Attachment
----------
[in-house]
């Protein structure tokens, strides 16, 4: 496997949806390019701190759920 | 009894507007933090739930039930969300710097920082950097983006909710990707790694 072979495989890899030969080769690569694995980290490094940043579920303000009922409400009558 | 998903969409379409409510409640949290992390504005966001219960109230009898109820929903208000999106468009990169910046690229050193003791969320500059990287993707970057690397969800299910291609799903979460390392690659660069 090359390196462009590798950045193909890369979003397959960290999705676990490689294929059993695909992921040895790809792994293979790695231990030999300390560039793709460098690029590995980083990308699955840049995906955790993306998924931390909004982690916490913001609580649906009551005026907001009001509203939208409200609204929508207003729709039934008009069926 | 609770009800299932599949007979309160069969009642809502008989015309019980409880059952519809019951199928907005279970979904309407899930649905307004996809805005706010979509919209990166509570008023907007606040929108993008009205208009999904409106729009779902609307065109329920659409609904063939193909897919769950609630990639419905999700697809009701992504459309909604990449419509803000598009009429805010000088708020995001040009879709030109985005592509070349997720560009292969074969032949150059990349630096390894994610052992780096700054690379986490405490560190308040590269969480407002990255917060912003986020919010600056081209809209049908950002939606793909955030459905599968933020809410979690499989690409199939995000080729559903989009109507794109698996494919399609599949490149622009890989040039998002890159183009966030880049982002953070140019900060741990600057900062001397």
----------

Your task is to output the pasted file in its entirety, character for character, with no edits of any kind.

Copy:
[in-house]
């Protein structure tokens, strides 16, 4: 496997949806390019701190759920 | 009894507007933090739930039930969300710097920082950097983006909710990707790694 072979495989890899030969080769690569694995980290490094940043579920303000009922409400009558 | 998903969409379409409510409640949290992390504005966001219960109230009898109820929903208000999106468009990169910046690229050193003791969320500059990287993707970057690397969800299910291609799903979460390392690659660069 090359390196462009590798950045193909890369979003397959960290999705676990490689294929059993695909992921040895790809792994293979790695231990030999300390560039793709460098690029590995980083990308699955840049995906955790993306998924931390909004982690916490913001609580649906009551005026907001009001509203939208409200609204929508207003729709039934008009069926 | 609770009800299932599949007979309160069969009642809502008989015309019980409880059952519809019951199928907005279970979904309407899930649905307004996809805005706010979509919209990166509570008023907007606040929108993008009205208009999904409106729009779902609307065109329920659409609904063939193909897919769950609630990639419905999700697809009701992504459309909604990449419509803000598009009429805010000088708020995001040009879709030109985005592509070349997720560009292969074969032949150059990349630096390894994610052992780096700054690379986490405490560190308040590269969480407002990255917060912003986020919010600056081209809209049908950002939606793909955030459905599968933020809410979690499989690409199939995000080729559903989009109507794109698996494919399609599949490149622009890989040039998002890159183009966030880049982002953070140019900060741990600057900062001397």